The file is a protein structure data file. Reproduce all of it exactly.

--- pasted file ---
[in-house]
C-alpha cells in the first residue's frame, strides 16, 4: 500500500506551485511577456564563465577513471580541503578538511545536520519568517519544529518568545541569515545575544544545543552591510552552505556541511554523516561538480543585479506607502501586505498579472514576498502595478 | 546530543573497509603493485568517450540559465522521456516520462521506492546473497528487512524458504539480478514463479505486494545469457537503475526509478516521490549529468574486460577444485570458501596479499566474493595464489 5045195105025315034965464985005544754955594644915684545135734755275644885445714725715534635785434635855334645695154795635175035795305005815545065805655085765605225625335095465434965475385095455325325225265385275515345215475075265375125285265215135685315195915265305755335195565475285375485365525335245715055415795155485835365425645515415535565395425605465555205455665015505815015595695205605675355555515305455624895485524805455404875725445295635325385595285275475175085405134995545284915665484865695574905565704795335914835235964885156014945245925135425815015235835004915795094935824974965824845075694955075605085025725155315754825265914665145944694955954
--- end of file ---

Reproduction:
[in-house]
C-alpha cells in the first residue's frame, strides 16, 4: 500500500506551485511577456564563465577513471580541503578538511545536520519568517519544529518568545541569515545575544544545543552591510552552505556541511554523516561538480543585479506607502501586505498579472514576498502595478 | 546530543573497509603493485568517450540559465522521456516520462521506492546473497528487512524458504539480478514463479505486494545469457537503475526509478516521490549529468574486460577444485570458501596479499566474493595464489 5045195105025315034965464985005544754955594644915684545135734755275644885445714725715534635785434635855334645695154795635175035795305005815545065805655085765605225625335095465434965475385095455325325225265385275515345215475075265375125285265215135685315195915265305755335195565475285375485365525335245715055415795155485835365425645515415535565395425605465555205455665015505815015595695205605675355555515305455624895485524805455404875725445295635325385595285275475175085405134995545284915665484865695574905565704795335914835235964885156014945245925135425815015235835004915795094935824974965824845075694955075605085025725155315754825265914665145944694955954